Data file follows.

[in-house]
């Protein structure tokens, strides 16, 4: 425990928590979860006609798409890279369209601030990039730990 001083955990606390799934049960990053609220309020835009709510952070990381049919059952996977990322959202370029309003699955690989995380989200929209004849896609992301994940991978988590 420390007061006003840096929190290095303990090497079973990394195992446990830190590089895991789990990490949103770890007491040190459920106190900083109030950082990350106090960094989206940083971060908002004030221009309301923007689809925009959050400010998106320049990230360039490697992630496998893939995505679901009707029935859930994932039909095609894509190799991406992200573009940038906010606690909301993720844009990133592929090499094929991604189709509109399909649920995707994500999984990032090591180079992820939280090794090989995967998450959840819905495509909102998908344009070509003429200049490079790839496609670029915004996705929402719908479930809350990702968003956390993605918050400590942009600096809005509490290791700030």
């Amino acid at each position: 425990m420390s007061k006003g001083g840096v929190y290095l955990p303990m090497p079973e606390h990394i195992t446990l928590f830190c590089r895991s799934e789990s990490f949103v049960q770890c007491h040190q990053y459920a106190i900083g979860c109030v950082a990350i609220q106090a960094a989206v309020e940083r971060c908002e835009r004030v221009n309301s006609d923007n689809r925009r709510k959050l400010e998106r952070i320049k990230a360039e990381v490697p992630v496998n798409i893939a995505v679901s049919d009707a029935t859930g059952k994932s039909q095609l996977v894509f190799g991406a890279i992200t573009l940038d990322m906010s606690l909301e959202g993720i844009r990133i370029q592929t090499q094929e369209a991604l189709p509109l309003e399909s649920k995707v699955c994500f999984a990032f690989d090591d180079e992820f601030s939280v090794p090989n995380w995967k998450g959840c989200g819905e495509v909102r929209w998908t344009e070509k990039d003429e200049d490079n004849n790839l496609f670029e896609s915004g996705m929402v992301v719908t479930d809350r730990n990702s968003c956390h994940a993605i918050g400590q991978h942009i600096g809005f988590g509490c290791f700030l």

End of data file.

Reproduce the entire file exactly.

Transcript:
[in-house]
């Protein structure tokens, strides 16, 4: 425990928590979860006609798409890279369209601030990039730990 001083955990606390799934049960990053609220309020835009709510952070990381049919059952996977990322959202370029309003699955690989995380989200929209004849896609992301994940991978988590 420390007061006003840096929190290095303990090497079973990394195992446990830190590089895991789990990490949103770890007491040190459920106190900083109030950082990350106090960094989206940083971060908002004030221009309301923007689809925009959050400010998106320049990230360039490697992630496998893939995505679901009707029935859930994932039909095609894509190799991406992200573009940038906010606690909301993720844009990133592929090499094929991604189709509109399909649920995707994500999984990032090591180079992820939280090794090989995967998450959840819905495509909102998908344009070509003429200049490079790839496609670029915004996705929402719908479930809350990702968003956390993605918050400590942009600096809005509490290791700030």
């Amino acid at each position: 425990m420390s007061k006003g001083g840096v929190y290095l955990p303990m090497p079973e606390h990394i195992t446990l928590f830190c590089r895991s799934e789990s990490f949103v049960q770890c007491h040190q990053y459920a106190i900083g979860c109030v950082a990350i609220q106090a960094a989206v309020e940083r971060c908002e835009r004030v221009n309301s006609d923007n689809r925009r709510k959050l400010e998106r952070i320049k990230a360039e990381v490697p992630v496998n798409i893939a995505v679901s049919d009707a029935t859930g059952k994932s039909q095609l996977v894509f190799g991406a890279i992200t573009l940038d990322m906010s606690l909301e959202g993720i844009r990133i370029q592929t090499q094929e369209a991604l189709p509109l309003e399909s649920k995707v699955c994500f999984a990032f690989d090591d180079e992820f601030s939280v090794p090989n995380w995967k998450g959840c989200g819905e495509v909102r929209w998908t344009e070509k990039d003429e200049d490079n004849n790839l496609f670029e896609s915004g996705m929402v992301v719908t479930d809350r730990n990702s968003c956390h994940a993605i918050g400590q991978h942009i600096g809005f988590g509490c290791f700030l």